| "Gardening at the World's Fair"
by M.C. Robbins (1893) includes these lines:
In front of the buildings, on the
east side of the path
which leads through the grounds, is an arrangement of mounds and tiny
steps, with groupings of flat stones here and there, which reminds one
of pictures of the gardens of Japan. Umbrella-pines are here
planted with other trees and
shrubs of that country, and tiny winding paths lead down to the edge of
the water, which gleams through the shrubbery upon the slopes.
There are none of those attempts at minute gardening, of which
specimens are shown in the Horticultural Building, with queer little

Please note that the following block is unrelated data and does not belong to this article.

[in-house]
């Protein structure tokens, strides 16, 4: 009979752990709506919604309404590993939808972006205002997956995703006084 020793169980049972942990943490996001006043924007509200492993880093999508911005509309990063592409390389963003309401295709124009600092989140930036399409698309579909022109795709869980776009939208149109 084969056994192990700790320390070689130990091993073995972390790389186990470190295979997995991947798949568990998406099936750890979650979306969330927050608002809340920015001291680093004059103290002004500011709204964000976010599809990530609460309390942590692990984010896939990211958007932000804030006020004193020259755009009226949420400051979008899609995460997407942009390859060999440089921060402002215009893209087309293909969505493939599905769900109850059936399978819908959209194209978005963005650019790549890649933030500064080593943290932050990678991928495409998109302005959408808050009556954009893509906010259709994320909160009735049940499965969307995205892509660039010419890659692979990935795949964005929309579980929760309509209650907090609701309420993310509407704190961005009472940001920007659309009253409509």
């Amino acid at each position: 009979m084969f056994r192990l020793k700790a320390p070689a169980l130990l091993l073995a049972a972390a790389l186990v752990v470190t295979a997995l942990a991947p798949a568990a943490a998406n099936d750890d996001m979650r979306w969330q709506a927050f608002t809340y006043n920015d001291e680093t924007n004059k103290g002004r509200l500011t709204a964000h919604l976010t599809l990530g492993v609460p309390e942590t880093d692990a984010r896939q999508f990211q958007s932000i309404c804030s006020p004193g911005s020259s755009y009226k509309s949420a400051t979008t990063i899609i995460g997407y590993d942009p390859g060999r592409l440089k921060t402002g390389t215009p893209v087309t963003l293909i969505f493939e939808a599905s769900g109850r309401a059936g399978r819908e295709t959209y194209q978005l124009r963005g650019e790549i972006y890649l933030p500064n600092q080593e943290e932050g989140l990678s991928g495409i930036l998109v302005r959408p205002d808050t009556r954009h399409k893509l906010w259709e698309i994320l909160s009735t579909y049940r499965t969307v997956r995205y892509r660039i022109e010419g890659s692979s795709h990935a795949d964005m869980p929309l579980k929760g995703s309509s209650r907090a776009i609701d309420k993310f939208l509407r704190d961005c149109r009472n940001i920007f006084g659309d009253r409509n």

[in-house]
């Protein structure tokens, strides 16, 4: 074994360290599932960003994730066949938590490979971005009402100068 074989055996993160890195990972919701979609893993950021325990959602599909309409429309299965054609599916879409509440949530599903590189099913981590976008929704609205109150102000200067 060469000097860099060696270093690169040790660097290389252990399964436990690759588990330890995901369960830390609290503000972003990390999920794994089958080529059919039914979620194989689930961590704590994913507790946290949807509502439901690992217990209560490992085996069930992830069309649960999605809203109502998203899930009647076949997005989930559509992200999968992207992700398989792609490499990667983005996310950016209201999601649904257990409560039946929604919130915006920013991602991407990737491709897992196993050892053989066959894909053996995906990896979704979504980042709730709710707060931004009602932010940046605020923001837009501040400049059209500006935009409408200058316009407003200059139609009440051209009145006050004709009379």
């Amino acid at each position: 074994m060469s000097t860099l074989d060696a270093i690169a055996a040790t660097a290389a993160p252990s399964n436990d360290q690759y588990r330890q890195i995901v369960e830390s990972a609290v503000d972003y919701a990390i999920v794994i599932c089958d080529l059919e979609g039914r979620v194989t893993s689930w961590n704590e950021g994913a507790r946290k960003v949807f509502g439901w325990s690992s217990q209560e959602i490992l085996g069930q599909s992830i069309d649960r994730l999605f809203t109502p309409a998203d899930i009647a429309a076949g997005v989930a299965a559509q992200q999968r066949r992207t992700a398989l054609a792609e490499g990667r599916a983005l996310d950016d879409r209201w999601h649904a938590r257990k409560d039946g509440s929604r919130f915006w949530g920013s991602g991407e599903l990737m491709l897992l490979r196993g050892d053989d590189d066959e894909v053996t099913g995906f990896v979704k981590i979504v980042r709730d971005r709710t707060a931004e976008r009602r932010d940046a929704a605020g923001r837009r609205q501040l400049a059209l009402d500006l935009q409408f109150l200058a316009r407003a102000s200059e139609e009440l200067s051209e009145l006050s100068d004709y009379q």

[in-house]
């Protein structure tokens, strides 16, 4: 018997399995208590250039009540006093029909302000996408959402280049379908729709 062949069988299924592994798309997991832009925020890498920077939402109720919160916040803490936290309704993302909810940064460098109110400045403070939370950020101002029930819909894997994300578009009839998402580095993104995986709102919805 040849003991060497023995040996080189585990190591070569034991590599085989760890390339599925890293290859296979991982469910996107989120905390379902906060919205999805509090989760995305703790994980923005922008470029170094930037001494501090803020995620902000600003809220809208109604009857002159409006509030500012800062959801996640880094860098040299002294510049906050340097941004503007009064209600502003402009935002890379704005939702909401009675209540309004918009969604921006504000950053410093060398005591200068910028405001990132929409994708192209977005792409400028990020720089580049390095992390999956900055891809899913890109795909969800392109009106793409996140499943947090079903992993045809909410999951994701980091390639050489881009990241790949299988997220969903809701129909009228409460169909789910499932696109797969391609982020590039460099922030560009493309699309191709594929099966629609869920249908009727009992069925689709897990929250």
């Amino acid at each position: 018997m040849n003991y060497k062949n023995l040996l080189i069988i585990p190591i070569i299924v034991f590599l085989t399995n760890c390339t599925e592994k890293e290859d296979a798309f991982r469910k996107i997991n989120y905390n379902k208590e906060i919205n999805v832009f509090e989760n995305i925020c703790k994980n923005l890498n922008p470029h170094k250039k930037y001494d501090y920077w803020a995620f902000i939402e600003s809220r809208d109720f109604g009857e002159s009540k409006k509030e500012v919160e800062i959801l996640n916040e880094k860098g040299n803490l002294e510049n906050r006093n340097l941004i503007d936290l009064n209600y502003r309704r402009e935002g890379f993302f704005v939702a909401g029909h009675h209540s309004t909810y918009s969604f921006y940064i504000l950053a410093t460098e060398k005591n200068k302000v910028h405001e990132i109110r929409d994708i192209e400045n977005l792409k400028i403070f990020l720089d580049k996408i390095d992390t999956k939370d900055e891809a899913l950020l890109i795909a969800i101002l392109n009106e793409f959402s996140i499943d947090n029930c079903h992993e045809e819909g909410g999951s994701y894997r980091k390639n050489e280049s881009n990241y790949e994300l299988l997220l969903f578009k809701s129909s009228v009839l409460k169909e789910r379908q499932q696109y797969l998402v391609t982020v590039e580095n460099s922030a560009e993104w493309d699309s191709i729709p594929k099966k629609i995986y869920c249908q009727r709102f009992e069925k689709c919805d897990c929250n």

old distorted trees,
and miniature bridges and lamps and imitation tea-houses…
The picturesque dwarf trees of Japan interested me greatly.
One poor old Cypress,
three hundred years old, perished with the winter, but there were some
ancient crooked Maples, about a foot high, and a Pine tree with
gnarled branches and massive roots that would have adorned a forest in
Lilliput, for they must have been at least eighteen inches tall.
Every leaf had been carefully trained on the Maple, and the
pine-needles were held imperceptibly in place to produce that fine
cushiony effect that is so highly prized. It seemed like looking
at some venerable monarch of the forest through the reverse end of an
opera-glass, so perfectly did the Lilliputian tree reproduce all the
storm-wrought eccentricities of the great one. 1